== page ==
2011 Completed Reading Challenges

It was actually a couple weeks ago that I technically completed my reading challenges, but I’m just now getting around to recording them.

I did cut back a little bit this year, and stuck to mostly broad stroke challenges that covered multiple genres within a more specific subject. This did go pretty well, and let me work from my slightly ridiculous TBR bookcase (it outgrew the tote this year). But, I still found it a bit restrictive.

Next year, I’m going to cut back to just the Once Upon a Time and RIP challenges, unless I see one that just captures my fancy (I really did enjoy the Foodie Challenge this year, even though it took me a while to get going). I’m hoping to blew through a good chunk of the TBR pile way.

But, any way, this year for challenges, I read:

2011 TBR Lite Reading Challenge 1/1/11 – 12/31/11 – finished 10/16/11

RIP VI Reading Challenge – 9/1/11 – 10/31/11 – finished 10/23/11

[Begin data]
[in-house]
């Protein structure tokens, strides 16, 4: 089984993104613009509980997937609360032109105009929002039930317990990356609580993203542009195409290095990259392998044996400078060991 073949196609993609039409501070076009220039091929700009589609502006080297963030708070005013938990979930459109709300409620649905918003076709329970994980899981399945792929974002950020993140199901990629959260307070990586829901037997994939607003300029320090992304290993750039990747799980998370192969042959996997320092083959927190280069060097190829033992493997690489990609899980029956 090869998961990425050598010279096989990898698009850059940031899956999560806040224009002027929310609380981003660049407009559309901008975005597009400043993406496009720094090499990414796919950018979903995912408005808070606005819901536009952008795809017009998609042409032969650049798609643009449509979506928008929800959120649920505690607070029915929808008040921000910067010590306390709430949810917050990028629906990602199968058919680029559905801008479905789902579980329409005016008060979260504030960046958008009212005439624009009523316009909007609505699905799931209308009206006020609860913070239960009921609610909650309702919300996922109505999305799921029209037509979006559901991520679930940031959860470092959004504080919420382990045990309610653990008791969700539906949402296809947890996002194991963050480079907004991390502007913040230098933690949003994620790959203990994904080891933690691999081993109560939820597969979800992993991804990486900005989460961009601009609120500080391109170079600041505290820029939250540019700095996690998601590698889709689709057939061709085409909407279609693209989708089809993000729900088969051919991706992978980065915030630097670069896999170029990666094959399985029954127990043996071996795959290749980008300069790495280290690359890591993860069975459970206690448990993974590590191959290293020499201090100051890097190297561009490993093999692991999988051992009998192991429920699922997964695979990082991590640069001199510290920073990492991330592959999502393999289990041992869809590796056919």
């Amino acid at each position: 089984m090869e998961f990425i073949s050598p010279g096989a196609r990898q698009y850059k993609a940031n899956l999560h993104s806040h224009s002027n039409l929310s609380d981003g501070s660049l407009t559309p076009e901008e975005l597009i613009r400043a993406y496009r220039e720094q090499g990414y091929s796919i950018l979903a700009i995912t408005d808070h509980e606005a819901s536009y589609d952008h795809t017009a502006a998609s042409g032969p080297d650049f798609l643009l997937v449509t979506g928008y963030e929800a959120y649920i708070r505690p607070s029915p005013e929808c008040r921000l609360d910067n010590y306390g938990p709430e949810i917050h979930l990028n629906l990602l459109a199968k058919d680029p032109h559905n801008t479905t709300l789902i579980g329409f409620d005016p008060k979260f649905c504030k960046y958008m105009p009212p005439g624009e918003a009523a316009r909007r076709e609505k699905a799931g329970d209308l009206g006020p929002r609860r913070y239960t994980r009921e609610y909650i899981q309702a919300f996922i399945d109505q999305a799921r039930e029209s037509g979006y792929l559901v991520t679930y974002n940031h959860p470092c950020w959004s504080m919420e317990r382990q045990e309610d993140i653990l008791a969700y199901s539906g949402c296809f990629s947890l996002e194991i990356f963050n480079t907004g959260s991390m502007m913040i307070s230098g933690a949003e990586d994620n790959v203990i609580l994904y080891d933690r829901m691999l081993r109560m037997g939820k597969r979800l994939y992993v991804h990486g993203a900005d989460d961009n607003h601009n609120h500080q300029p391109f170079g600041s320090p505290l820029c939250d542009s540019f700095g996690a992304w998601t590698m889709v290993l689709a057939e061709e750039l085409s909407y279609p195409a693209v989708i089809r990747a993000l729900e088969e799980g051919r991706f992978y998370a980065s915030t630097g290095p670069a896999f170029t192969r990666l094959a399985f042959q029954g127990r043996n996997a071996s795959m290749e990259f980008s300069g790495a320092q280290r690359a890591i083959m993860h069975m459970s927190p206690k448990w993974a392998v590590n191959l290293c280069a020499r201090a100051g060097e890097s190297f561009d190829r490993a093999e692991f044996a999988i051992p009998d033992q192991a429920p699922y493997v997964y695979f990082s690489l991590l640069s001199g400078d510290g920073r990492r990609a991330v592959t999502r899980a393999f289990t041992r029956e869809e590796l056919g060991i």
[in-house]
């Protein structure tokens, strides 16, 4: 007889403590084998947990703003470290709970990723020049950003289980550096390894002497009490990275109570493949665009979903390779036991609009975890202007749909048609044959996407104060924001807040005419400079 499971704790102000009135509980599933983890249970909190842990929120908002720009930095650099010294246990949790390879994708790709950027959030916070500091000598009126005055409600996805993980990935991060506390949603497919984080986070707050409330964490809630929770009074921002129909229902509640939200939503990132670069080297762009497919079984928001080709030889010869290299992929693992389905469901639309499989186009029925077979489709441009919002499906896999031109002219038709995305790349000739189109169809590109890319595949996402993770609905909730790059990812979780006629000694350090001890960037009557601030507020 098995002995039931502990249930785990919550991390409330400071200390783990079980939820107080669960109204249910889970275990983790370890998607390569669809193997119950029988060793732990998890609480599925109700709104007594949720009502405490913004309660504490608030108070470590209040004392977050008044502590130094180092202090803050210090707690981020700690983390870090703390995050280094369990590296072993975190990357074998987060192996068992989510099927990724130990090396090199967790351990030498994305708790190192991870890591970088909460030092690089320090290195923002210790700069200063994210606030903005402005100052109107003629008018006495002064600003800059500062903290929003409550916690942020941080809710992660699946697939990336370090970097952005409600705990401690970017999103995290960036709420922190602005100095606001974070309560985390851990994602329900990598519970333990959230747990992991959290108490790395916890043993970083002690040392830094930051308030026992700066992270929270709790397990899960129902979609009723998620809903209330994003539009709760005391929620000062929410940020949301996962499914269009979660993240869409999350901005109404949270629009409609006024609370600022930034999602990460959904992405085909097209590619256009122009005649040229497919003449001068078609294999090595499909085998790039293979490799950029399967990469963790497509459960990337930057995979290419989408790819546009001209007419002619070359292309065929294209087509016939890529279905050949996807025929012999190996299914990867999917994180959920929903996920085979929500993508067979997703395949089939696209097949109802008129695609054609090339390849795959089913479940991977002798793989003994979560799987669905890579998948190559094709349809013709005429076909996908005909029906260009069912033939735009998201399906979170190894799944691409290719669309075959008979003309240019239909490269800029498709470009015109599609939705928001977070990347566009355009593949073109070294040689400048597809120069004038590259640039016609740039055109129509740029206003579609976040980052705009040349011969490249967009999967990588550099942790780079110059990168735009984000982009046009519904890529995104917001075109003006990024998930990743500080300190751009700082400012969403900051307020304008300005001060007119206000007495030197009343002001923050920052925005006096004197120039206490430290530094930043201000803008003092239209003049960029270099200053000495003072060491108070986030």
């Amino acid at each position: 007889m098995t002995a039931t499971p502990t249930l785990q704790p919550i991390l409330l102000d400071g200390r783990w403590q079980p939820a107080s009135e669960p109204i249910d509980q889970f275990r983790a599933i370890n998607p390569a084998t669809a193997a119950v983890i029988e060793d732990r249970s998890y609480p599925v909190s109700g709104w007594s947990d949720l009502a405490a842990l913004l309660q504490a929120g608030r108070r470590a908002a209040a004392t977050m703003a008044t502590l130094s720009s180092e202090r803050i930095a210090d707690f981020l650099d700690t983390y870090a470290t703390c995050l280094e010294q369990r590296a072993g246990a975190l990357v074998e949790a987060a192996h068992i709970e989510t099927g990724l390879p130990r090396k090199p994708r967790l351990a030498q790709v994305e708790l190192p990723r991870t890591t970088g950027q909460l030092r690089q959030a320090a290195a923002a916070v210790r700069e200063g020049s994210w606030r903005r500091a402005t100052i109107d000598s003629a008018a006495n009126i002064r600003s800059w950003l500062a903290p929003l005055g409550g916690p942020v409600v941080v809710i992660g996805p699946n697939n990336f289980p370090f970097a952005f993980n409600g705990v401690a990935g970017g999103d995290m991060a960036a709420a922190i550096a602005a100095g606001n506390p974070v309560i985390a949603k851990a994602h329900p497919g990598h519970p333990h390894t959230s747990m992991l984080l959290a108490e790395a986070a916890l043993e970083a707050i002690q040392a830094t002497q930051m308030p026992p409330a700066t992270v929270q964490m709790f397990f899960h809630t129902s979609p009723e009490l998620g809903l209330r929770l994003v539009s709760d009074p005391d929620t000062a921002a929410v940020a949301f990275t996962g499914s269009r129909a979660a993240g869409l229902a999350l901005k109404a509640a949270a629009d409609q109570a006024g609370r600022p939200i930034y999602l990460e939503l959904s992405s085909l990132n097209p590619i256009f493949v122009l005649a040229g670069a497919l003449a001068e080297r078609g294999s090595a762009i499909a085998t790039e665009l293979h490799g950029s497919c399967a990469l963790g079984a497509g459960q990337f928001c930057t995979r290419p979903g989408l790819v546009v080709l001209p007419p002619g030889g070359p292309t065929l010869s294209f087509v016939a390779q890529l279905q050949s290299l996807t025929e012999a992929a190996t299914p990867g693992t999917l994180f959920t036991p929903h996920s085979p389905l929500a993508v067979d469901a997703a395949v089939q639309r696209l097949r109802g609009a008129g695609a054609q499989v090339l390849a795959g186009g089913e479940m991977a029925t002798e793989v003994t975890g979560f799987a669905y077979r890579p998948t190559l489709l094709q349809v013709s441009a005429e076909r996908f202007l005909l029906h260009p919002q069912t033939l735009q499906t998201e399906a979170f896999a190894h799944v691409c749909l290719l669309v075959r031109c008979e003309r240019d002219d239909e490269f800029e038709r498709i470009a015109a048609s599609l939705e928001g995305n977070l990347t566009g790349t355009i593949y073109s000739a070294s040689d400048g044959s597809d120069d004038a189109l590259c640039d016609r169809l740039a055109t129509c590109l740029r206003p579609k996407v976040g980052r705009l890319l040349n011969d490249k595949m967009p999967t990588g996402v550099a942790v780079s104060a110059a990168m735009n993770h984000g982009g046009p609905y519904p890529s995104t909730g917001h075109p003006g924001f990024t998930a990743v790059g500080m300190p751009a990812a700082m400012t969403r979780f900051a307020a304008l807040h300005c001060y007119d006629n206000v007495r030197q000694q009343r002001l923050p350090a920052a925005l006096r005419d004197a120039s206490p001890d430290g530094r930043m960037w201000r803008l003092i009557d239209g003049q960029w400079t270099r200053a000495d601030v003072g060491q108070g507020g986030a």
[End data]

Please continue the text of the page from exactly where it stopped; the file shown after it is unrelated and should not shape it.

Once Upon a Time V 3/21/11 – 6/20/11- finished 5/27

Foodie’s Reading Challenge 1/1/11 – 12/31/11 – finished 11/29/11

2011 YA Reading Challenge 1/1/11 – 12/31/11 – finished 11/26/11

Foodie’s Reading Challenge – 1/1/11 – 12/31/11

Based on what I have available in my reading pile, I think I can safely say I’m done with the Foodie’s Reading Challenge for the year. I read:

This put me into the Bon Vivant category, which was reading 4 to 6 books for the year. Not bad, considering I started knowing that I could definitely read one book, but wasn’t so sure about any others. But, I lucked into a few great food related books at the end of the year (Melissa Clark’s book is one of my favorite cookbooks ever – I’ve asked for her new one for Christmas). It was definitely fun, and outside of my regular fantasy reading zone, which was nice.

The Book Lover’s Cookbook – Shaunda Kennedy Wenger and Janet Kay Jensen

Read for the Foodie Reading Challenge.

This cookbook is filled with book passages that celebrate food – some very specific examples, some a bit more broad. It’s a really great read, just for the passages. Some are incredibly short (several snippets from Poor Richard’s Almanack come to mind), and some much longer. There are also quote from various authors about book and reading in general.